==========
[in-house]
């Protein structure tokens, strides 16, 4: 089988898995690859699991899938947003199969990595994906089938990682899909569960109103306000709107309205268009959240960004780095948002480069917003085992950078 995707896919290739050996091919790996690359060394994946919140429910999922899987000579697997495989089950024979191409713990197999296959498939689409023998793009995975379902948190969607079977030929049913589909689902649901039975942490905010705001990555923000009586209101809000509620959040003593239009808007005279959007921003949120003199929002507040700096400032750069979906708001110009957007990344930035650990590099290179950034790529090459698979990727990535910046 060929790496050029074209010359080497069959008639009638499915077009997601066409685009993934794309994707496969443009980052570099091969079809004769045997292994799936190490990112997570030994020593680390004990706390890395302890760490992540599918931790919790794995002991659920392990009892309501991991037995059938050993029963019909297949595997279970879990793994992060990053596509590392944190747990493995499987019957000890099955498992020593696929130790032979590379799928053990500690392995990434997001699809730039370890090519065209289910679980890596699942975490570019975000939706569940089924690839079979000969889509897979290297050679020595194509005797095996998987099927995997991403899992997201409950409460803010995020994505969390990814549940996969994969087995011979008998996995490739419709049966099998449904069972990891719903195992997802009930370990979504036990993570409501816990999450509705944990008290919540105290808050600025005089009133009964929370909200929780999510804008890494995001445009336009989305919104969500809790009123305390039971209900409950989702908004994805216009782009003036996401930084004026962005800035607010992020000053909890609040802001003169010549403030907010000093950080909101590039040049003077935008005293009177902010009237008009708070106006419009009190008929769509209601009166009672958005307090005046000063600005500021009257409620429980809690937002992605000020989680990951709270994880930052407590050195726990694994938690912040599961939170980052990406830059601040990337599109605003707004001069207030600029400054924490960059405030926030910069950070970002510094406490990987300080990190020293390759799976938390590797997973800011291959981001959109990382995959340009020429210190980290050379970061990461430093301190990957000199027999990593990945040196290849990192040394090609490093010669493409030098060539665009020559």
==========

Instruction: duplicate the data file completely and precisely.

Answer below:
[in-house]
């Protein structure tokens, strides 16, 4: 089988898995690859699991899938947003199969990595994906089938990682899909569960109103306000709107309205268009959240960004780095948002480069917003085992950078 995707896919290739050996091919790996690359060394994946919140429910999922899987000579697997495989089950024979191409713990197999296959498939689409023998793009995975379902948190969607079977030929049913589909689902649901039975942490905010705001990555923000009586209101809000509620959040003593239009808007005279959007921003949120003199929002507040700096400032750069979906708001110009957007990344930035650990590099290179950034790529090459698979990727990535910046 060929790496050029074209010359080497069959008639009638499915077009997601066409685009993934794309994707496969443009980052570099091969079809004769045997292994799936190490990112997570030994020593680390004990706390890395302890760490992540599918931790919790794995002991659920392990009892309501991991037995059938050993029963019909297949595997279970879990793994992060990053596509590392944190747990493995499987019957000890099955498992020593696929130790032979590379799928053990500690392995990434997001699809730039370890090519065209289910679980890596699942975490570019975000939706569940089924690839079979000969889509897979290297050679020595194509005797095996998987099927995997991403899992997201409950409460803010995020994505969390990814549940996969994969087995011979008998996995490739419709049966099998449904069972990891719903195992997802009930370990979504036990993570409501816990999450509705944990008290919540105290808050600025005089009133009964929370909200929780999510804008890494995001445009336009989305919104969500809790009123305390039971209900409950989702908004994805216009782009003036996401930084004026962005800035607010992020000053909890609040802001003169010549403030907010000093950080909101590039040049003077935008005293009177902010009237008009708070106006419009009190008929769509209601009166009672958005307090005046000063600005500021009257409620429980809690937002992605000020989680990951709270994880930052407590050195726990694994938690912040599961939170980052990406830059601040990337599109605003707004001069207030600029400054924490960059405030926030910069950070970002510094406490990987300080990190020293390759799976938390590797997973800011291959981001959109990382995959340009020429210190980290050379970061990461430093301190990957000199027999990593990945040196290849990192040394090609490093010669493409030098060539665009020559």